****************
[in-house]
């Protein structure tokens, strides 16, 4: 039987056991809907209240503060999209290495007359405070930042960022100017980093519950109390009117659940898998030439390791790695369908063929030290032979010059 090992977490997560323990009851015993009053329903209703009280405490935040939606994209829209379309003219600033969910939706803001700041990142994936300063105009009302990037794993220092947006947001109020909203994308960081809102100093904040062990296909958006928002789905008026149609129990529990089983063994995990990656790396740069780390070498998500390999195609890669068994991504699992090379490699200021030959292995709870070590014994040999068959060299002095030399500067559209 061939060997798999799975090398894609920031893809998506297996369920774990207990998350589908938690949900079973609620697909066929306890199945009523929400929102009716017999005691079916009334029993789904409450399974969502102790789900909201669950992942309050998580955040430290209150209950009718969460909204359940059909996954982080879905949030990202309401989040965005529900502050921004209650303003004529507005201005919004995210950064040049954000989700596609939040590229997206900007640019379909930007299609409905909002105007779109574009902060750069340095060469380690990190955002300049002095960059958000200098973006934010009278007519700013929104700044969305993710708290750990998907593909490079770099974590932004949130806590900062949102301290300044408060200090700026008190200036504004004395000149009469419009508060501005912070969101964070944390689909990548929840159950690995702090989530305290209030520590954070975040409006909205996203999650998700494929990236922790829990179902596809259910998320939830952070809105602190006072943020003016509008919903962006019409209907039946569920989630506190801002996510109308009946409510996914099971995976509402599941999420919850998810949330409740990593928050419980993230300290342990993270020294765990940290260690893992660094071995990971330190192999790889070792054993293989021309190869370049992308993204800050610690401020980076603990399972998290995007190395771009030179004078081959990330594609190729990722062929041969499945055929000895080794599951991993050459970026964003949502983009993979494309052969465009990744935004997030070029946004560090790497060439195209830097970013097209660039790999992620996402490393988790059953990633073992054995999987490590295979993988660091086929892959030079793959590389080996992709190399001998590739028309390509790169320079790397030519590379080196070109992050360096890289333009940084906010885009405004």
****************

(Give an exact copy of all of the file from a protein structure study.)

[in-house]
């Protein structure tokens, strides 16, 4: 039987056991809907209240503060999209290495007359405070930042960022100017980093519950109390009117659940898998030439390791790695369908063929030290032979010059 090992977490997560323990009851015993009053329903209703009280405490935040939606994209829209379309003219600033969910939706803001700041990142994936300063105009009302990037794993220092947006947001109020909203994308960081809102100093904040062990296909958006928002789905008026149609129990529990089983063994995990990656790396740069780390070498998500390999195609890669068994991504699992090379490699200021030959292995709870070590014994040999068959060299002095030399500067559209 061939060997798999799975090398894609920031893809998506297996369920774990207990998350589908938690949900079973609620697909066929306890199945009523929400929102009716017999005691079916009334029993789904409450399974969502102790789900909201669950992942309050998580955040430290209150209950009718969460909204359940059909996954982080879905949030990202309401989040965005529900502050921004209650303003004529507005201005919004995210950064040049954000989700596609939040590229997206900007640019379909930007299609409905909002105007779109574009902060750069340095060469380690990190955002300049002095960059958000200098973006934010009278007519700013929104700044969305993710708290750990998907593909490079770099974590932004949130806590900062949102301290300044408060200090700026008190200036504004004395000149009469419009508060501005912070969101964070944390689909990548929840159950690995702090989530305290209030520590954070975040409006909205996203999650998700494929990236922790829990179902596809259910998320939830952070809105602190006072943020003016509008919903962006019409209907039946569920989630506190801002996510109308009946409510996914099971995976509402599941999420919850998810949330409740990593928050419980993230300290342990993270020294765990940290260690893992660094071995990971330190192999790889070792054993293989021309190869370049992308993204800050610690401020980076603990399972998290995007190395771009030179004078081959990330594609190729990722062929041969499945055929000895080794599951991993050459970026964003949502983009993979494309052969465009990744935004997030070029946004560090790497060439195209830097970013097209660039790999992620996402490393988790059953990633073992054995999987490590295979993988660091086929892959030079793959590389080996992709190399001998590739028309390509790169320079790397030519590379080196070109992050360096890289333009940084906010885009405004």